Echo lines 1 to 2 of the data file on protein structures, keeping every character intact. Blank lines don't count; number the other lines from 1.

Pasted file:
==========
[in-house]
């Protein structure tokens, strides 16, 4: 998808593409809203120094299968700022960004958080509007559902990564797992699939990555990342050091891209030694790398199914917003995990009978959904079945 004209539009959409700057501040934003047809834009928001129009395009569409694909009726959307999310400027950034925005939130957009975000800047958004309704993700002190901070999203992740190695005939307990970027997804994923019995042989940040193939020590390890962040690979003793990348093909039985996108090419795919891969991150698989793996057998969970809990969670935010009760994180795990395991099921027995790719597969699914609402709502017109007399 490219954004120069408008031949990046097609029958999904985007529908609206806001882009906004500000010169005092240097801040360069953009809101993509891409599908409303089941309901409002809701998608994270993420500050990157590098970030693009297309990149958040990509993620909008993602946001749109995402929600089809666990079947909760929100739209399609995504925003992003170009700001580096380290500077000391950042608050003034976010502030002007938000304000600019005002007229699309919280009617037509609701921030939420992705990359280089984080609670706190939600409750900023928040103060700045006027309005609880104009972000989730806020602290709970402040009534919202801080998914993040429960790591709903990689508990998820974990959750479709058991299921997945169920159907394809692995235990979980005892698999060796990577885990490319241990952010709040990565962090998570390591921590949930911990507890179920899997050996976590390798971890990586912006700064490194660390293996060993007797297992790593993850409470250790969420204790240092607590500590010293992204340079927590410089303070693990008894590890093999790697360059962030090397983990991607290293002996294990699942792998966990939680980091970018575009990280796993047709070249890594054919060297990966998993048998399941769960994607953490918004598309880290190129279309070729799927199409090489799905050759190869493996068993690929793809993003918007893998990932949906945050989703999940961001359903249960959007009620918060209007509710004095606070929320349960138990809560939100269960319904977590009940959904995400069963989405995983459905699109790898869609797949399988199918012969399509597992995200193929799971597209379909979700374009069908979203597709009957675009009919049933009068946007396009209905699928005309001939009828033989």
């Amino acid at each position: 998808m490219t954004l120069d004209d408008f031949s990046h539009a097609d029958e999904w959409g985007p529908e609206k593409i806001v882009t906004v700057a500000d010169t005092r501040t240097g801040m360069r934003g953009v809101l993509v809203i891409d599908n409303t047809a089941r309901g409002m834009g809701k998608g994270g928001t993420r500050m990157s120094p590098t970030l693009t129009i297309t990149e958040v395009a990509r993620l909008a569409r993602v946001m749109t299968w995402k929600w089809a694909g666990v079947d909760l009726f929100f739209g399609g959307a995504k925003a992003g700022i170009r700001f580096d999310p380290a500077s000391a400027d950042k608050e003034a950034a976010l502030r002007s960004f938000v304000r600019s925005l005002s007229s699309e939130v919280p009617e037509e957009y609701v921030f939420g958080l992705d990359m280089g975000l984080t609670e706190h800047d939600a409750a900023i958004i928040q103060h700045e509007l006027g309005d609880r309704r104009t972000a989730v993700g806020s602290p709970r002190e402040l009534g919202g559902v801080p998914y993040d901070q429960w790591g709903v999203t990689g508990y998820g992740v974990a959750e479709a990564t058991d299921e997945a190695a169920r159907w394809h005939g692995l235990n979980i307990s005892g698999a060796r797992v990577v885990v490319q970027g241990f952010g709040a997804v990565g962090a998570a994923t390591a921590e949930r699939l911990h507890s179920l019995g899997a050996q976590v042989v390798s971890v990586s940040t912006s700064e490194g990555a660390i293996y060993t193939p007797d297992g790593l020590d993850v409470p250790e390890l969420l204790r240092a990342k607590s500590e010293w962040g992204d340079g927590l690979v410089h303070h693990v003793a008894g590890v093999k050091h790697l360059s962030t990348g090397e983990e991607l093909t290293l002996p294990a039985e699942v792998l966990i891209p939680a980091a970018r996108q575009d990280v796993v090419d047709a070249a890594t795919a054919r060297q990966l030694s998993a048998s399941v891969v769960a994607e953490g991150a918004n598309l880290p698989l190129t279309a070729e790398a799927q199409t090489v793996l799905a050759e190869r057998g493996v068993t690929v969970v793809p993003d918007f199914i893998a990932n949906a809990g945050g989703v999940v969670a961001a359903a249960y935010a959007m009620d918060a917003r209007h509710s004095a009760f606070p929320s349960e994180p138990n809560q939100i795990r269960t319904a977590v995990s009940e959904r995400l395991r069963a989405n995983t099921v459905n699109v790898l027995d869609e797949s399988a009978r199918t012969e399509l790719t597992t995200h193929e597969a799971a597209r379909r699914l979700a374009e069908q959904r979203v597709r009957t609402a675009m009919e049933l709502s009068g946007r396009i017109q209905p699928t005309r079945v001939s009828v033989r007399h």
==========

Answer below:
[in-house]
């Protein structure tokens, strides 16, 4: 998808593409809203120094299968700022960004958080509007559902990564797992699939990555990342050091891209030694790398199914917003995990009978959904079945 004209539009959409700057501040934003047809834009928001129009395009569409694909009726959307999310400027950034925005939130957009975000800047958004309704993700002190901070999203992740190695005939307990970027997804994923019995042989940040193939020590390890962040690979003793990348093909039985996108090419795919891969991150698989793996057998969970809990969670935010009760994180795990395991099921027995790719597969699914609402709502017109007399 490219954004120069408008031949990046097609029958999904985007529908609206806001882009906004500000010169005092240097801040360069953009809101993509891409599908409303089941309901409002809701998608994270993420500050990157590098970030693009297309990149958040990509993620909008993602946001749109995402929600089809666990079947909760929100739209399609995504925003992003170009700001580096380290500077000391950042608050003034976010502030002007938000304000600019005002007229699309919280009617037509609701921030939420992705990359280089984080609670706190939600409750900023928040103060700045006027309005609880104009972000989730806020602290709970402040009534919202801080998914993040429960790591709903990689508990998820974990959750479709058991299921997945169920159907394809692995235990979980005892698999060796990577885990490319241990952010709040990565962090998570390591921590949930911990507890179920899997050996976590390798971890990586912006700064490194660390293996060993007797297992790593993850409470250790969420204790240092607590500590010293992204340079927590410089303070693990008894590890093999790697360059962030090397983990991607290293002996294990699942792998966990939680980091970018575009990280796993047709070249890594054919060297990966998993048998399941769960994607953490918004598309880290190129279309070729799927199409090489799905050759190869493996068993690929793809993003918007893998990932949906945050989703999940961001359903249960959007009620918060209007509710004095606070929320349960138990809560939100269960319904977590009940959904995400069963989405995983459905699109790898869609797949399988199918012969399509597992995200193929799971597209379909979700374009069908979203597709009957675009009919049933009068946007396009209905699928005309001939009828033989």